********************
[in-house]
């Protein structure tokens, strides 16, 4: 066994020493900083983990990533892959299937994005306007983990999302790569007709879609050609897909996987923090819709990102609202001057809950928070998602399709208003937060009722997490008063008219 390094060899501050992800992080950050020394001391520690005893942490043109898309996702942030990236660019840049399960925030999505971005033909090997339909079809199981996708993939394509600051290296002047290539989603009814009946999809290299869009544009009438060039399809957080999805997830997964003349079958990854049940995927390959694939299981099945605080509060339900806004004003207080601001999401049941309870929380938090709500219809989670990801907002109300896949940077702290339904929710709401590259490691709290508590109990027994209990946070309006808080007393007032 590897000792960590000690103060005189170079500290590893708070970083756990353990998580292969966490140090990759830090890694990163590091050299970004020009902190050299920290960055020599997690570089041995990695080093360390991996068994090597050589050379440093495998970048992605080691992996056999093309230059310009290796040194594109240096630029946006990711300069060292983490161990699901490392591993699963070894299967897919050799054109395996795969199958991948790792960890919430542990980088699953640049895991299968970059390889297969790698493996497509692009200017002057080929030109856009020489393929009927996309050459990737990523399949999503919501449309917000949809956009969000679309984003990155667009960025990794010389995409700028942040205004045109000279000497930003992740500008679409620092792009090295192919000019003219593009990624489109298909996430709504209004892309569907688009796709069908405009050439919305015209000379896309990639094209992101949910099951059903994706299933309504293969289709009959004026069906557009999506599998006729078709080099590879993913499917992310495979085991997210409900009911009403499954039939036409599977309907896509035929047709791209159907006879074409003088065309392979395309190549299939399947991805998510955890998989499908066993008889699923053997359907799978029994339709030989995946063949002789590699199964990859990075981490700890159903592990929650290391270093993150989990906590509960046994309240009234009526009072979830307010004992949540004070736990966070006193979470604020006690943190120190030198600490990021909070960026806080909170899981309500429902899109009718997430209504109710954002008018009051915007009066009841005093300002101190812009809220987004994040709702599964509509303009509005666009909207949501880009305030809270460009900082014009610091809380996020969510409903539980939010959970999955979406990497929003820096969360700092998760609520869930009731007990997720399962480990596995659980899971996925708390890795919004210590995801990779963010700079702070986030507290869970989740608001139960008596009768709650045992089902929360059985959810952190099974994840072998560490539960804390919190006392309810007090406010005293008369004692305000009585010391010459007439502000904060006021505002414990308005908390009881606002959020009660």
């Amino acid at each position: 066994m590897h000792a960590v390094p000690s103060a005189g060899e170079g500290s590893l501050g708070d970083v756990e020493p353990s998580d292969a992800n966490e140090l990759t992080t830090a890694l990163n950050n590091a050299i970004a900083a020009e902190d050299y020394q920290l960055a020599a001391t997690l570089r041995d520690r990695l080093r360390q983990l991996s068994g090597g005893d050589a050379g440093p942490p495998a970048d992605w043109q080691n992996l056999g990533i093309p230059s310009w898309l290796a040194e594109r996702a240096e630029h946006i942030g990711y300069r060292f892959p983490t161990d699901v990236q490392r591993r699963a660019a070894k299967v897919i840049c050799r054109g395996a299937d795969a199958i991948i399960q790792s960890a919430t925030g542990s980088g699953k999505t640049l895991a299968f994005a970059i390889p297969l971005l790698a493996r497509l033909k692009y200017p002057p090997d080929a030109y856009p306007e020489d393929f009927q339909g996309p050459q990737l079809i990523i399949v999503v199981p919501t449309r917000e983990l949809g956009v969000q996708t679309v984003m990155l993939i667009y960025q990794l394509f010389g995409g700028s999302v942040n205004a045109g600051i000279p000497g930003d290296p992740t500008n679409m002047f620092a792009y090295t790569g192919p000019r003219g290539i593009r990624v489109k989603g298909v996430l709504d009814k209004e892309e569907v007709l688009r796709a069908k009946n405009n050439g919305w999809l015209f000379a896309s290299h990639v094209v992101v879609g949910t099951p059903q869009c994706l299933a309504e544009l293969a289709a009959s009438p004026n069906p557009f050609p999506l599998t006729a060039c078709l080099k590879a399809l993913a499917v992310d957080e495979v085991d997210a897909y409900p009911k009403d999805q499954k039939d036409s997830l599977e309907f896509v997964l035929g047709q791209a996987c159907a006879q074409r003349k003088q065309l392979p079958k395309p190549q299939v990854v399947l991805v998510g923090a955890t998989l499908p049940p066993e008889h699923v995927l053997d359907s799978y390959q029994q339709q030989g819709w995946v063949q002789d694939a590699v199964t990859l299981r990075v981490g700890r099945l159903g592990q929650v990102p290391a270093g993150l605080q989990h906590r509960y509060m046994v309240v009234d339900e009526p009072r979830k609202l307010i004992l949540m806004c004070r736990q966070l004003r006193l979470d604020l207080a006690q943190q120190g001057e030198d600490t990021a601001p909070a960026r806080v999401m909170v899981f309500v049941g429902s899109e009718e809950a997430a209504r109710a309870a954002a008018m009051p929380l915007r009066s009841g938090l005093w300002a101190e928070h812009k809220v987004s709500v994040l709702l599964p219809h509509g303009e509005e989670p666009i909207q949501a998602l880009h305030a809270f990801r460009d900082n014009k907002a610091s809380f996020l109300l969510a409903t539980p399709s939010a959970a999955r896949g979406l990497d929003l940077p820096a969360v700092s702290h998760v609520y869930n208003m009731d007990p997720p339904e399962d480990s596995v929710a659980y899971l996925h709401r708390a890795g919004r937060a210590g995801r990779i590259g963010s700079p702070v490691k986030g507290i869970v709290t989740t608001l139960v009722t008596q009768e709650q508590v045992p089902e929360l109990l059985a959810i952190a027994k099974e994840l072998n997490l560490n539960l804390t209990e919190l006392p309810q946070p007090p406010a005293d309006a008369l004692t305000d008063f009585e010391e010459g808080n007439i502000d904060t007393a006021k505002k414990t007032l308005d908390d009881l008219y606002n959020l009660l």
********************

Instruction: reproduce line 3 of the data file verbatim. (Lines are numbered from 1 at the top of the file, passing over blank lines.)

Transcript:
């Amino acid at each position: 066994m590897h000792a960590v390094p000690s103060a005189g060899e170079g500290s590893l501050g708070d970083v756990e020493p353990s998580d292969a992800n966490e140090l990759t992080t830090a890694l990163n950050n590091a050299i970004a900083a020009e902190d050299y020394q920290l960055a020599a001391t997690l570089r041995d520690r990695l080093r360390q983990l991996s068994g090597g005893d050589a050379g440093p942490p495998a970048d992605w043109q080691n992996l056999g990533i093309p230059s310009w898309l290796a040194e594109r996702a240096e630029h946006i942030g990711y300069r060292f892959p983490t161990d699901v990236q490392r591993r699963a660019a070894k299967v897919i840049c050799r054109g395996a299937d795969a199958i991948i399960q790792s960890a919430t925030g542990s980088g699953k999505t640049l895991a299968f994005a970059i390889p297969l971005l790698a493996r497509l033909k692009y200017p002057p090997d080929a030109y856009p306007e020489d393929f009927q339909g996309p050459q990737l079809i990523i399949v999503v199981p919501t449309r917000e983990l949809g956009v969000q996708t679309v984003m990155l993939i667009y960025q990794l394509f010389g995409g700028s999302v942040n205004a045109g600051i000279p000497g930003d290296p992740t500008n679409m002047f620092a792009y090295t790569g192919p000019r003219g290539i593009r990624v489109k989603g298909v996430l709504d009814k209004e892309e569907v007709l688009r796709a069908k009946n405009n050439g919305w999809l015209f000379a896309s290299h990639v094209v992101v879609g949910t099951p059903q869009c994706l299933a309504e544009l293969a289709a009959s009438p004026n069906p557009f050609p999506l599998t006729a060039c078709l080099k590879a399809l993913a499917v992310d957080e495979v085991d997210a897909y409900p009911k009403d999805q499954k039939d036409s997830l599977e309907f896509v997964l035929g047709q791209a996987c159907a006879q074409r003349k003088q065309l392979p079958k395309p190549q299939v990854v399947l991805v998510g923090a955890t998989l499908p049940p066993e008889h699923v995927l053997d359907s799978y390959q029994q339709q030989g819709w995946v063949q002789d694939a590699v199964t990859l299981r990075v981490g700890r099945l159903g592990q929650v990102p290391a270093g993150l605080q989990h906590r509960y509060m046994v309240v009234d339900e009526p009072r979830k609202l307010i004992l949540m806004c004070r736990q966070l004003r006193l979470d604020l207080a006690q943190q120190g001057e030198d600490t990021a601001p909070a960026r806080v999401m909170v899981f309500v049941g429902s899109e009718e809950a997430a209504r109710a309870a954002a008018m009051p929380l915007r009066s009841g938090l005093w300002a101190e928070h812009k809220v987004s709500v994040l709702l599964p219809h509509g303009e509005e989670p666009i909207q949501a998602l880009h305030a809270f990801r460009d900082n014009k907002a610091s809380f996020l109300l969510a409903t539980p399709s939010a959970a999955r896949g979406l990497d929003l940077p820096a969360v700092s702290h998760v609520y869930n208003m009731d007990p997720p339904e399962d480990s596995v929710a659980y899971l996925h709401r708390a890795g919004r937060a210590g995801r990779i590259g963010s700079p702070v490691k986030g507290i869970v709290t989740t608001l139960v009722t008596q009768e709650q508590v045992p089902e929360l109990l059985a959810i952190a027994k099974e994840l072998n997490l560490n539960l804390t209990e919190l006392p309810q946070p007090p406010a005293d309006a008369l004692t305000d008063f009585e010391e010459g808080n007439i502000d904060t007393a006021k505002k414990t007032l308005d908390d009881l008219y606002n959020l009660l």